United States District Court, E.D. Virginia, Alexandria Division
September 30, 2014
THORNAPPLE ASSOCIATES, INC., Plaintiff,
ALLEN IZADPANAH, Defendant,
GREGORY S. COLLETT D/B/A COLLETT LEGAL, et al., Third-Party Defendants.
JAMES C. CACHERIS, District Judge.
This matter is before the Court on Third-Party Defendants Joseph A. Clark ("Clark") and Gregory Collett's ("Collett") Motions to Dismiss the Third-Party Complaint [Dkts. 32, 36]. For the reasons set forth below, the Court will grant in part and deny in part Defendants' motions.
This case arises out of a dispute over an expert fee agreement. Plaintiff Allen Izadpanah ("Plaintiff" or "Izadpanah") retained the legal services of Collett Legal and later Collett Clark LLP to represent him in a National Futures Association ("NFA") arbitration proceeding (Third-Party Compl. [Dkt. 21] ¶¶ 12-13.) As part of that proceeding, Collett Clark LLP and Izadpanah engaged the expert witness services of Thornapple Associates, Inc. ("Thornapple") ( Id. ¶ 7.) In the original complaint, Thornapple asserts breach of contract, account stated, quantum meruit, and unjust enrichment claims arising out of Izadpanah's alleged non-payment of expert witness fees. ( Id. ) Thornapple originally filed the case in the U.S. District Court for the District of Maryland, but upon consent of both parties Judge Theodore D. Chuang transferred the case to this Court. ( See 6/20/14 Order [Dkt. 13].)
Izadpanah denies liability for Thornapple's fees. (Third-Party Compl. ¶ 7.) However, to the extent that he is found liable, Izadpanah contends that Collett and Clark are legally responsible for half of the outstanding balance as well as half of any money already paid to Thornapple. ( Id. ¶ 9.) This purported indemnification agreement arises out of two documents. The first is the retainer agreement signed by Collett on May 8, 2012 and sent to Izadpanah for his signature. In that agreement, Izadpanah agreed to pay any arbitration expenses. (Third-Party Compl., Ex. A at 2.) Additionally, the agreement contained the following language:
[Collett Legal] anticipates the following primary expenses: (1) until roughly three months before any hearing, the primary expense is an NFA filing fee of approximately $1550; and (2) after roughly three months before any hearing, [Collett Legal] will discuss with you the anticipated expenses of (i) expert witnesses, (ii) hearing fees, and (iii) travel expenses to the hearing.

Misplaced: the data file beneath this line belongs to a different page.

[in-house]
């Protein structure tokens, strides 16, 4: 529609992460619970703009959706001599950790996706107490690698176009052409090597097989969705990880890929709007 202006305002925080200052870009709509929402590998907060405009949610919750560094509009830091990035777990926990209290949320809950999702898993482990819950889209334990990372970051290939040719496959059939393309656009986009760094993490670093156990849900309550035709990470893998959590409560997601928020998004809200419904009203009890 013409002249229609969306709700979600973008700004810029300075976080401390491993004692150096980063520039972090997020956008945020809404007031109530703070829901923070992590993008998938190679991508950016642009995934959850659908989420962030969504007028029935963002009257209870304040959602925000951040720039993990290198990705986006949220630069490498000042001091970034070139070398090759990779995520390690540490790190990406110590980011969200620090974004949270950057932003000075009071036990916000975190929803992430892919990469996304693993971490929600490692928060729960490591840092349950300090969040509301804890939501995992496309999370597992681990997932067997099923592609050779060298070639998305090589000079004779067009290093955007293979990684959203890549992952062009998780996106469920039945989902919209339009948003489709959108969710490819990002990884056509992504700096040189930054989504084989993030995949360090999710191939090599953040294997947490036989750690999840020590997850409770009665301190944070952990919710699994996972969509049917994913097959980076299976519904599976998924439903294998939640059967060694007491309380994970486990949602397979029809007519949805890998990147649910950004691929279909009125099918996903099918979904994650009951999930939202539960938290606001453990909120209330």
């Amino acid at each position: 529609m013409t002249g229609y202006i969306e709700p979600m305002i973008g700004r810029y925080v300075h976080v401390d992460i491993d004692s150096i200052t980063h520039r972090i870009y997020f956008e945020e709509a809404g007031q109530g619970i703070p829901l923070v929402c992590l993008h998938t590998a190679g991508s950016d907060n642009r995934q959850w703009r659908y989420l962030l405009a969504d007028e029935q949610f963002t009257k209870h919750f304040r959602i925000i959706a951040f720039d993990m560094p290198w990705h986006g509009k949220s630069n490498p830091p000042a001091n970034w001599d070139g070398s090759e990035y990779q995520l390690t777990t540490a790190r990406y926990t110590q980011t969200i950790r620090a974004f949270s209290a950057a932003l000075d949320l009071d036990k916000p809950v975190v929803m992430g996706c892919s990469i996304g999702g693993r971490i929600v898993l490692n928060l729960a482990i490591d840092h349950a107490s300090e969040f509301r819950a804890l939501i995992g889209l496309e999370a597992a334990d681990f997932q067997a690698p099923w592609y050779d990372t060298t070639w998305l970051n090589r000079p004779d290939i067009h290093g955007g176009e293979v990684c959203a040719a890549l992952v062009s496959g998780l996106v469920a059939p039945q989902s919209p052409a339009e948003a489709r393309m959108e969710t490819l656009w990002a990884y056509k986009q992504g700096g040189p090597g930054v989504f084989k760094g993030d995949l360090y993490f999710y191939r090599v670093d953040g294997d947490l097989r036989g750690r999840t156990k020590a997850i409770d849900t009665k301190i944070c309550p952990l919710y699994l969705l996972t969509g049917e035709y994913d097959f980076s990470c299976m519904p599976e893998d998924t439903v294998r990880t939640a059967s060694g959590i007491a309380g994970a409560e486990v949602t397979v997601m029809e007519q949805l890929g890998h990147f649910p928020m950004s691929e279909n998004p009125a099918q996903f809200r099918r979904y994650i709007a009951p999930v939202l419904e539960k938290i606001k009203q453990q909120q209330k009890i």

( Id. ) The second document that Izadpanah alleges gives rise to liability is an email sent from Collett to Izadpanah, copying Clark, sent on May 3, 2012. (Third-Party Compl., Ex. D, at 1.) In relevant part, that email states: "As discussed yesterday, as an addendum to the retainer agreement between Collett Clark LLP and you, if we do not get you a recovery, we will reimburse you for 50% of Thornapple's bill." ( Id. )
On the basis of these two documents, Izadpanah asserts a breach of contract claim against Collett and Clark. (Third-Party Compl. ¶¶ 23-28.) Both defendants have moved to dismiss the complaint on the basis of lack of personal jurisdiction, improper venue, and failure to state a claim. (Clark's Mot. to Dismiss at 1; Collett's Mot. to Dismiss at 1.) Having been fully briefed and argued, Defendants' motions are now before the Court.
A. Rule 12(b)(2) Motion to Dismiss for Lack of Personal Jurisdiction
Before turning to other issues raised by Defendants, the Court must first consider whether it has personal jurisdiction over the Defendants "for lacking this the remainder of its ruling would be wasted effort." Willis v. Semmes, Bowen & Semmes, 441 F.Supp. 1235, 1238 (E.D. Va. 1977). Federal Rules of Civil Procedure 12(b)(2) and 14 permit a third-party defendant to raise lack of personal jurisdiction as a defense in a pre-answer motion. The third-party plaintiff bears the burden of proving to the court the existence of jurisdiction over the defendant by a preponderance of the evidence. See New Wellington Fin. Corp. v. Flagship Resort Dev. Corp., 416 F.3d 290, 294 (4th Cir. 2005) (citation omitted). If there are disputed factual questions as to the existence of jurisdiction, the court may hold a separate evidentiary hearing or may defer ruling pending relevant evidence produced at trial. See Combs v. Bakker, 886 F.2d 673, 676 (4th Cir. 1989); Long v. Chevron Corp., No. 4:11cv47, 2011 WL 3903066, at *3 (E.D. Va. Sept. 2, 2011). In the absence of an evidentiary hearing, the burden on the plaintiff is simply to make a prima facie showing of a sufficient jurisdictional basis. New Wellington, 416 F.3d at 294. In determining whether a plaintiff has met this burden, courts "must construe all relevant pleading allegations in the light most favorable to the plaintiff, assume credibility, and draw the most favorable inferences for the existence of jurisdiction.'" Id. (quoting Combs, 886 F.2d at 676).